Representing Wisconsin’s 31st District
If you ever asked a kid what they want to be when they grow up, I’m sure you heard a good answer. Kids dream of being an astronaut, firefighter, teacher or doctor. With all the confidence in the world, a kid can assert they want to grow up to be the President of the United States. Kids have big dreams and see endless opportunities in their future.
Unfortunately, kids can lose some of this ambition as they get older and learn about the expensive costs that come when pursuing a higher education. In Wisconsin,_the median student loan debt is $17,323. In 2016, Wisconsin ranked 14th among states based on average student debt, and seventh overall for the proportion of graduates with debt, according to the_Institute for College Access and Success. These statistics are a reality check for many students as they’re planning their future. This information can deter students from achieving their dreams, but it doesn’t have to be like this.
Last week, I introduced the “Reaching Higher for Higher Education” legislative package, with my colleagues Rep. Katrina Shankland (D-Stevens Point), Rep. Kristina Shelton (D-Green Bay) and Rep. Jodi Emerson (D-Eau Claire). These seven bills invest in Wisconsin’s higher educational institutions and make college more affordable for students and working families around our state. This package sends a strong signal that Wisconsin values students pursuing their dreams.
The “Reaching Higher for Higher Education” package builds off of Gov. Evers’ commitment to college affordability. The Majority Party made significant changes to the governor’s 2021-23 budget proposal, but there is still time to fix higher education by passing these bills.
One of our proposals freezes UW System tuition to keep costs low for students and it fully funds this freeze to ensure educators have the resources to keep teaching. Another one of our proposals takes a step further requiring that all future tuition freezes be funded to ensure UW System schools are supported and can properly teach students.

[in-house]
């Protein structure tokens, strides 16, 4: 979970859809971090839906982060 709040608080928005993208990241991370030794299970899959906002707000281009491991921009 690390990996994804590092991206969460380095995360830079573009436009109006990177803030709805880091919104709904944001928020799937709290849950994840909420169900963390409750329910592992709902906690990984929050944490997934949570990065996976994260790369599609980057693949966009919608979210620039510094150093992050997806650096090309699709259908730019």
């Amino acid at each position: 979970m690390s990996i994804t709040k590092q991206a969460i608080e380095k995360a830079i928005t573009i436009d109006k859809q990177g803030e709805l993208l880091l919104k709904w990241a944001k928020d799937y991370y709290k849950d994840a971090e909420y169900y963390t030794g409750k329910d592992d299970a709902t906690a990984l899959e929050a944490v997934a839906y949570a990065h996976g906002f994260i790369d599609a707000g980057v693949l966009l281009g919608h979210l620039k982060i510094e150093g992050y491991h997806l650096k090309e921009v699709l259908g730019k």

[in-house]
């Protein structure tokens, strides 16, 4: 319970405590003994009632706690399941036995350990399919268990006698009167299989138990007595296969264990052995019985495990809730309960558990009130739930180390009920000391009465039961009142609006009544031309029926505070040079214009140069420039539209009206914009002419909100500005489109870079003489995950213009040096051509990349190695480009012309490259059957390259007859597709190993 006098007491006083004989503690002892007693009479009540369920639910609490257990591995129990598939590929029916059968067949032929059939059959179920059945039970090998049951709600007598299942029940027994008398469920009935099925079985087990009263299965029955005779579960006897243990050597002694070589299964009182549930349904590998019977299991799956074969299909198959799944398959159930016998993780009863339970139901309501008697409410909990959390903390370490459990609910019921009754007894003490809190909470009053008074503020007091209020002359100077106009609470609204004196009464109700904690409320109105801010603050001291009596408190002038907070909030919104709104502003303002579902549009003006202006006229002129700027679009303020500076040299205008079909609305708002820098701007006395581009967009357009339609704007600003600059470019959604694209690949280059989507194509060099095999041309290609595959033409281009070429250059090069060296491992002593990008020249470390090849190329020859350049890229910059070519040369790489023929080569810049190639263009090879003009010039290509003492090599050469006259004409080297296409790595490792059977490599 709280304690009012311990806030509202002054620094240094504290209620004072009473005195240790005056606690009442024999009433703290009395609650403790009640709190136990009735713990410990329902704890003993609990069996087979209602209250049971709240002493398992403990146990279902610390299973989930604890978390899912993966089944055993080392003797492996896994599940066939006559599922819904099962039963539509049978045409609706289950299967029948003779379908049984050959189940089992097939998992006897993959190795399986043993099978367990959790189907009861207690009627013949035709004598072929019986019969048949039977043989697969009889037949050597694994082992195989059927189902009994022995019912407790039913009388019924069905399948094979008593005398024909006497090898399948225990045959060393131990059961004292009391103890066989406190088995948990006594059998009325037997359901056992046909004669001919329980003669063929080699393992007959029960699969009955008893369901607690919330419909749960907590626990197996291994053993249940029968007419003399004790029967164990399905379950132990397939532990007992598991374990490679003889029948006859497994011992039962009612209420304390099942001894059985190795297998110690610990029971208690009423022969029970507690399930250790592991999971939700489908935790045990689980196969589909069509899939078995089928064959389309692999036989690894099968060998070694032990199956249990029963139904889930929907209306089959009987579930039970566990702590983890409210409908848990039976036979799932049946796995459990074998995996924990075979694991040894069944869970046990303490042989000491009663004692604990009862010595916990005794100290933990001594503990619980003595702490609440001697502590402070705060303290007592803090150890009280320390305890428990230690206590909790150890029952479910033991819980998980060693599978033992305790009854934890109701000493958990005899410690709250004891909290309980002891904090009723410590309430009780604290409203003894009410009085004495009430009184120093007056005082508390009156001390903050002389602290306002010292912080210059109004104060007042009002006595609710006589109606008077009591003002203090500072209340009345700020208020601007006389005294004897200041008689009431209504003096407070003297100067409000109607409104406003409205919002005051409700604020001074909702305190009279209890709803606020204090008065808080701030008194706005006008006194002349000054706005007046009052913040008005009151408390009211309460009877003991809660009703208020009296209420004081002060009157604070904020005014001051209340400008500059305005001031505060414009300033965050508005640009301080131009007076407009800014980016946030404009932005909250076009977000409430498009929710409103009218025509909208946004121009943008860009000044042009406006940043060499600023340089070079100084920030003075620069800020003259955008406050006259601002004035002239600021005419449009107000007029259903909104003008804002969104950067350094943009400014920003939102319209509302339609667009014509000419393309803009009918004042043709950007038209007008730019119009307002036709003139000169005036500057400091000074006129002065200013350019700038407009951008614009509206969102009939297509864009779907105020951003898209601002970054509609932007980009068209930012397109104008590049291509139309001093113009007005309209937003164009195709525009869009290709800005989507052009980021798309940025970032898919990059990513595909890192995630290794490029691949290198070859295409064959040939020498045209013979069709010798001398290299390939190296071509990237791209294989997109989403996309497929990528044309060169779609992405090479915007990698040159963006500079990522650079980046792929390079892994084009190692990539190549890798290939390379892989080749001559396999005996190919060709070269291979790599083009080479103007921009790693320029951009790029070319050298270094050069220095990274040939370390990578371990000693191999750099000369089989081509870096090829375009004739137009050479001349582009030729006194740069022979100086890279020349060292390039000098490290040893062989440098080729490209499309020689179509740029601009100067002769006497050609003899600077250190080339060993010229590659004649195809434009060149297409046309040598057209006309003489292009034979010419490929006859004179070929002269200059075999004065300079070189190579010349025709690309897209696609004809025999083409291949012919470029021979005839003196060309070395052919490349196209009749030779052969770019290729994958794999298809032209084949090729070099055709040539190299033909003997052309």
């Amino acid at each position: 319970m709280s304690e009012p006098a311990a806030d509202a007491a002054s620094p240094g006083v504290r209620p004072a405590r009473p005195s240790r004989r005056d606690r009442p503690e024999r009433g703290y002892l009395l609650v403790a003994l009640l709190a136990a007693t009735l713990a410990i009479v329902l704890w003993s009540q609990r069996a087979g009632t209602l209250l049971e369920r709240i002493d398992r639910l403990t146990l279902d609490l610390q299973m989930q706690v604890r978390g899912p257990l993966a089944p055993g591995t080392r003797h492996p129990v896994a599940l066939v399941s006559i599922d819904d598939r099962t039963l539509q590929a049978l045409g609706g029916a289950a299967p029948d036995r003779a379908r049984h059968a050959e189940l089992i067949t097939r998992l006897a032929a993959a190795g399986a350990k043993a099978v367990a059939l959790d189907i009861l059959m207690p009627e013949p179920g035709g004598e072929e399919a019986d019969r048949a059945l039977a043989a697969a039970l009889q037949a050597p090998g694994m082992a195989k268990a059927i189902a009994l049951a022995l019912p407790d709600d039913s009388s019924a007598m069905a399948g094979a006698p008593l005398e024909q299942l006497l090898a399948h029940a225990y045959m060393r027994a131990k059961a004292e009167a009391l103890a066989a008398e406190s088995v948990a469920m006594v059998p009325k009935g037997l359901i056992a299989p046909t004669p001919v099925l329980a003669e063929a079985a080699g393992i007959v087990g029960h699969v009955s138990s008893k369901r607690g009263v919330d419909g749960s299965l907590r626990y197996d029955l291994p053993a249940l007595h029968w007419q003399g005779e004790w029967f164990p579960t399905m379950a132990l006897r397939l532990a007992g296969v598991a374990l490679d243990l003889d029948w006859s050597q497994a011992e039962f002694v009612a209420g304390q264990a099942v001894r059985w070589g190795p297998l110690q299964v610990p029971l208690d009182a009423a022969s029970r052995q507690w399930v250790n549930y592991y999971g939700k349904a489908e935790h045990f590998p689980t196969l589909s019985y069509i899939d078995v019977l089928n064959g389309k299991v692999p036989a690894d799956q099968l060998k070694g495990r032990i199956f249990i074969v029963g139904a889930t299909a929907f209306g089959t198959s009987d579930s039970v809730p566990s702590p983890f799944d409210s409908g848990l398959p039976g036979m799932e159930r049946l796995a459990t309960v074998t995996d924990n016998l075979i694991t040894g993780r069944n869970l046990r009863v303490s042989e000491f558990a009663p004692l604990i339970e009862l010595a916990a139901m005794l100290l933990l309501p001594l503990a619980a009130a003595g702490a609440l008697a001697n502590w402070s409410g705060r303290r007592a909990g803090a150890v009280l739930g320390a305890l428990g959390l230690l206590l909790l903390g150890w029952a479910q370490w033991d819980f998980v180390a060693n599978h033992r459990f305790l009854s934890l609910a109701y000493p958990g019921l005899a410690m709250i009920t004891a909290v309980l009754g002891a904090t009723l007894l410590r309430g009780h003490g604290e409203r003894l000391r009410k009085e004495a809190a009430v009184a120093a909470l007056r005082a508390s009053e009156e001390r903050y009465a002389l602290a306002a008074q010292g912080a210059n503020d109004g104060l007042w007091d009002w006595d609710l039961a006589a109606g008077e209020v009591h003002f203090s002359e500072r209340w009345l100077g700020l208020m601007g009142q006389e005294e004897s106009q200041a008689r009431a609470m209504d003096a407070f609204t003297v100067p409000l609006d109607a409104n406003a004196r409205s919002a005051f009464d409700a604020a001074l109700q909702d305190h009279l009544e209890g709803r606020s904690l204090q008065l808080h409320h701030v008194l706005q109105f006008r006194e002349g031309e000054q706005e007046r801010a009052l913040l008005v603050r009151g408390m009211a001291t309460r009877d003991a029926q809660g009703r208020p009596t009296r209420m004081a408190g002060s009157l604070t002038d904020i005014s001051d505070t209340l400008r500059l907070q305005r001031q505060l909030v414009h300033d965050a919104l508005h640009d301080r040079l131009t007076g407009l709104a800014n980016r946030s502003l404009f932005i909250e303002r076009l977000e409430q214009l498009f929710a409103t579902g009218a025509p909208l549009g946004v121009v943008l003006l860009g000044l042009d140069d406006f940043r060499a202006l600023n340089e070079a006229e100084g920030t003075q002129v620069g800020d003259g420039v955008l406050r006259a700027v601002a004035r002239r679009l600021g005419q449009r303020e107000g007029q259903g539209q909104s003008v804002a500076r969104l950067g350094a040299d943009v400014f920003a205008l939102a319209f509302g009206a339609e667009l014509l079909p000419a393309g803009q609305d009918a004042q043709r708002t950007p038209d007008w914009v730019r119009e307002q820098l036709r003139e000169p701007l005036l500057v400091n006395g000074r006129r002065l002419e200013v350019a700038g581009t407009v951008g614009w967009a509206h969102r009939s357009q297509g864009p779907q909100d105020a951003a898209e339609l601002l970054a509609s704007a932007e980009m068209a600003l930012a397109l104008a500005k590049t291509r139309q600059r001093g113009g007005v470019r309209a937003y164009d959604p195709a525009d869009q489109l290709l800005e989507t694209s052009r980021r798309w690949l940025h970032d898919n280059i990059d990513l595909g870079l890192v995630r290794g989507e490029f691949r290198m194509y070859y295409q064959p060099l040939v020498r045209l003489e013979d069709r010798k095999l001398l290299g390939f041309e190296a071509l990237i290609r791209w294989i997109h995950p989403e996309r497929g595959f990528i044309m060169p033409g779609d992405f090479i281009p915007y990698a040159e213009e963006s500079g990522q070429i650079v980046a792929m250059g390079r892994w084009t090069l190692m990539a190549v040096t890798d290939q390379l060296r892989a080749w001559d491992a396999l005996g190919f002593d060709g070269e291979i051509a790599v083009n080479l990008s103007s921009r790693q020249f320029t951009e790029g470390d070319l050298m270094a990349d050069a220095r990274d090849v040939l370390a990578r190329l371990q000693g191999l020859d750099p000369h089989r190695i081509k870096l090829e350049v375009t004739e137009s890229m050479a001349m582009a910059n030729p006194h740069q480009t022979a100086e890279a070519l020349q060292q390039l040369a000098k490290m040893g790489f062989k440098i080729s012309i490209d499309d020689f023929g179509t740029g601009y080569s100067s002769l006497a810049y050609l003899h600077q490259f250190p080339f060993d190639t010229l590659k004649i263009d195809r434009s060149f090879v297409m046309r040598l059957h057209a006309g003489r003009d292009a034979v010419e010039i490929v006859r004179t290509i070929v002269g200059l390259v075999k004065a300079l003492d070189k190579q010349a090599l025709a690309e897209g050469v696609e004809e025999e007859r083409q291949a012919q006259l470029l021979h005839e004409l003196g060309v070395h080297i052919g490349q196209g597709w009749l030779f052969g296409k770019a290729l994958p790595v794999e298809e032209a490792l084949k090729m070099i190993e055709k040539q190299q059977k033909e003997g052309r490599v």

A third bill in the legislative package expands the Tuition Promise program to UW System institutions. In 2018, the UW-Madison created a program called Bucky’s Tuition Promise to provide resident low-income students with free tuition. The program provides four years of free tuition to students in a household with an adjusted gross income of $60,000 or less. Under our proposal, the Tuition Promise would be available to students at other UW System schools who fit the eligibility criteria.
In addition to the Tuition Promise, another bill from the “Reaching Higher for Higher Education” package invests in need-based financial aid for UW System and technical college students to ensure more grants are available to those who qualify.
To support those studying to become educators, one of our proposals provides a onesemester tuition remission for student teachers. We hope this bill will alleviate the financial strain prospective teachers face and encourage more individuals to go into the profession.
Lastly, the other two bills provide the state support for the UW System and Wisconsin’s technical colleges needed to hold onto their outstanding education institutional reputations. We’ve proposed directing $50 million to Wisconsin technical colleges and district boards, and $16.6 million to the UW System.
The goal of introducing the “Reaching Higher for Higher Education” package wasn’t only to help Wisconsin students achieve their dreams of attending college, although that reason would be good enough. The investments we make today are critical to make sure students learn new skills and are prepared to enter the workforce. Supporting higher education investments today will address our current labor shortage and encourage business owners to grow our economy for tomorrow.
We want to support our kids to achieve their dreams, whatever they may be. Well, here’s our chance. Let’s move the “Reaching Higher for Higher Education” package forward to help the future generations of dreamers and doers.